New LRAP Enhancements

Dean Gillian Lester shares updates about Columbia Law School’s Loan Repayment Assistance Program (LRAP).

Dear Students,
Columbia Law School’s Loan Repayment Assistance Program (LRAP) has long been a cornerstone of our strategy to reduce financial barriers for graduates who pursue careers that serve the public interest.
At multiple junctures over the past several years, we have taken proactive steps to enhance this core commitment—establishing innovative programs designed to bridge the transition between law school and public interest jobs, as well as expanding the range of benefits available to LRAP recipients and increasing the generosity of the program itself. As a result, we have cemented Columbia’s LRAP as one of the most generous of its kind in the nation.

Today, with a continuing recognition of the critical need for Columbia lawyers to work in the public interest to address the many challenges of our time, we are pleased to announce the most substantial increase in LRAP benefits in the Law School’s history.
The Law School is able to take this step, in part, by passing on to our LRAP recipients savings resulting from President Biden’s recently announced Student Debt Relief Plan. But, on top of passing on any savings from reductions in students’ debt load (and therefore the Law School’s LRAP obligations), we are committing to additional enhancements that go well beyond the value of any indirect benefits the Law School may realize.


Beginning in February 2023, the Law School will increase the generosity of our LRAP along four dimensions. Graduates entering LRAP for the first time, as well as participants who are already enrolled, all may be eligible to benefit from the following enhancements:

  •  We will now cover 100% of eligible loan payments for program participants with a calculated annual income of $70,000 per year or less. This is a $10,000 increase from the current level of $60,000, making Columbia’s the highest baseline income threshold among our peers.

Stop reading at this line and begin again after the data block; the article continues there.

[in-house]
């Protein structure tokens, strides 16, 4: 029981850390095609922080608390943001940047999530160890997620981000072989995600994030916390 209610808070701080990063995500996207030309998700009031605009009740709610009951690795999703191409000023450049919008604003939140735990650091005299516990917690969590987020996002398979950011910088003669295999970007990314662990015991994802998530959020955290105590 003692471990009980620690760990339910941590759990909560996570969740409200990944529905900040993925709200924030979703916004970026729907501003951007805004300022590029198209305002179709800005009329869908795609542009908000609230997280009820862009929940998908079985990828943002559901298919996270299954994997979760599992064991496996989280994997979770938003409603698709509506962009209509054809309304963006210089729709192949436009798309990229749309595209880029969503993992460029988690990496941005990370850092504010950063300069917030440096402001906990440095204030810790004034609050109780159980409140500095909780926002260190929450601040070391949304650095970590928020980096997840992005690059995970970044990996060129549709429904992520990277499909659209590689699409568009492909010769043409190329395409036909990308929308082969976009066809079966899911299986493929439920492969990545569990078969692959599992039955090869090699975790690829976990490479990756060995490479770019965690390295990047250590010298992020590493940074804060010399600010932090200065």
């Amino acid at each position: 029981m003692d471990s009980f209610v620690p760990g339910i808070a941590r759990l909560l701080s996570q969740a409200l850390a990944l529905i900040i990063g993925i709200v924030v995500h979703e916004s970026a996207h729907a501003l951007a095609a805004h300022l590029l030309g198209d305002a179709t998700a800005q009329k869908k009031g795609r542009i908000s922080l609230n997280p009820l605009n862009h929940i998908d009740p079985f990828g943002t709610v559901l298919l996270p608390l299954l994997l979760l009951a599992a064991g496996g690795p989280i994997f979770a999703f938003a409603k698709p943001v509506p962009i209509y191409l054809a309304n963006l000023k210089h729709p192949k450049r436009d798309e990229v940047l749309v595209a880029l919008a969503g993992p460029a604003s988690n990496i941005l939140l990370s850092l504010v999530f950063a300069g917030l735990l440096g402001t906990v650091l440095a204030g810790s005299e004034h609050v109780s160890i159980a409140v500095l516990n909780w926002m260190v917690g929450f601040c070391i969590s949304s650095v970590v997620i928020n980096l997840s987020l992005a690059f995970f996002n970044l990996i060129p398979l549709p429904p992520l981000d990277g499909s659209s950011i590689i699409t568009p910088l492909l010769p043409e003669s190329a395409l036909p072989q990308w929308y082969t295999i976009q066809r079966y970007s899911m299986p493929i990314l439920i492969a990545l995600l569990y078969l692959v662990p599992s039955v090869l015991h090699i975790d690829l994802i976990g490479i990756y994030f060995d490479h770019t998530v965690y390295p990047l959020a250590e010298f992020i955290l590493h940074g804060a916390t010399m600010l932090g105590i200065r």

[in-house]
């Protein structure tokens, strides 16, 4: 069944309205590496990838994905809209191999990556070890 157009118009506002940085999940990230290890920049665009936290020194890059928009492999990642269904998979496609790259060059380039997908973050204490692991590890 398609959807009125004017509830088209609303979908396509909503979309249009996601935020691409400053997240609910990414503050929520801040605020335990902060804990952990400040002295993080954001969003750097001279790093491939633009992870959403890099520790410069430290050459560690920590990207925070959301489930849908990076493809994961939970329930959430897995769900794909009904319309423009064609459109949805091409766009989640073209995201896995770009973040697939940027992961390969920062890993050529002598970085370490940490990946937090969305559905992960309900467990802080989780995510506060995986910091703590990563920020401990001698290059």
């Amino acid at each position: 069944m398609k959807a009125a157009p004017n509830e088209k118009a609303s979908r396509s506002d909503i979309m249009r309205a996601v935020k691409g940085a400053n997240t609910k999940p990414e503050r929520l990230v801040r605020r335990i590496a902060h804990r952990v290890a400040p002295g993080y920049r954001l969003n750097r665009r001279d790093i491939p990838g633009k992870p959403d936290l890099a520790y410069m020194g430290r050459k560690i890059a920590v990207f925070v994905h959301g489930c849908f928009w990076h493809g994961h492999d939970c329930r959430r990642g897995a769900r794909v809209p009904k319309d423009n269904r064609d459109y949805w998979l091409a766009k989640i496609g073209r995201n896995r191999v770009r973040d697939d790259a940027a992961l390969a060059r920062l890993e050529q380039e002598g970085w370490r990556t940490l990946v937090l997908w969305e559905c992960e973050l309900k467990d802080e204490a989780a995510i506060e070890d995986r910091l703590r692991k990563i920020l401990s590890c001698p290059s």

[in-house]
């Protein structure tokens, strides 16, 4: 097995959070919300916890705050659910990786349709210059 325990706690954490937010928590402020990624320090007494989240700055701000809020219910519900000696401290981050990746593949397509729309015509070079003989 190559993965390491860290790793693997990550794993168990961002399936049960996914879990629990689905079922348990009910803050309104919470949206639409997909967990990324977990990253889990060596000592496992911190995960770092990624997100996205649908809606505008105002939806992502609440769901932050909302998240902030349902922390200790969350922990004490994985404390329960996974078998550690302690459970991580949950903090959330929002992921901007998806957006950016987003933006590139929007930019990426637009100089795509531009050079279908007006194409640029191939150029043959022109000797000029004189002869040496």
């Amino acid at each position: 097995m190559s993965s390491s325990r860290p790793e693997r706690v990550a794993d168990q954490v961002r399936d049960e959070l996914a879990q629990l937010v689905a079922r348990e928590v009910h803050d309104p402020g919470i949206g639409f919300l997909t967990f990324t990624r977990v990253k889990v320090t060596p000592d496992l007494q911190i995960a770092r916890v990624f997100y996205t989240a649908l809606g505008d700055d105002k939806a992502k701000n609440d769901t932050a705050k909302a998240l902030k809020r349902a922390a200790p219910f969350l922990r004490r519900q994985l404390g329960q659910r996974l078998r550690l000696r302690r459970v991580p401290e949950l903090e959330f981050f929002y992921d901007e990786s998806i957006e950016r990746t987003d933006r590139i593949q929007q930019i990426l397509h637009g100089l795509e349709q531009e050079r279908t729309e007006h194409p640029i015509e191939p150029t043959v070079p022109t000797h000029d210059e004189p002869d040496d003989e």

• For participants enrolled in the combined Columbia LRAP and Federal Public Service Loan Forgiveness Program (PSLF), we will now cover 100% of eligible income-driven repayment (IDR) payments for participants with an annual income of $110,000 per year or less, an increase from the current level of $100,000.
  • Loans authorized by the Law School’s Financial Aid Office to cover room and board expenses will now be eligible for inclusion in the calculation of LRAP-eligible debt, even when the amount exceeds the Law School’s standard student budget.
  • We will reduce the contribution expected of LRAP participants whose calculated annual income exceeds the income thresholds from 34.5% to 30% for all LRAP participants.

Combined, these enhancements represent the largest-ever increase in the generosity of our LRAP. To give an example of how an individual LRAP recipient might experience the change, under the current $60,000 threshold, a participant earning $72,000 per year is expected to make an annual contribution of $4,140 towards their federal student loan debt, with the Law School covering the balance of their payments. With the new enhancements, this same participant’s expected annual contribution will drop to $600. This is an increase of $3,540 in annual benefits, which, assuming a participant remains in LRAP for the full life of the program, would mean a cumulative additional benefit of $35,400 over ten years.
In addition, the Student Debt Relief Plan limits eligibility for debt forgiveness to those with outstanding federal loan balances on June 30, 2022. Borrowers who received loans after that date are not eligible. Our enhancements to Columbia’s LRAP, by contrast, are available to all current and prospective LRAP participants, regardless of the timing of their loan disbursement or current loan balance.
With these enhancements, Columbia Law firmly establishes our LRAP as the stand alone leader among our peers. Enabling students and graduates to pursue any path they wish in their legal careers—in part, by reducing economic obstacles to choosing public interest and public service paths—are core to our mission. These enhancements to our LRAP are only our most recent advance in achieving that shared ambition.
Best regards,
Gillian Lester
Dean and Lucy G. Moses Professor of Law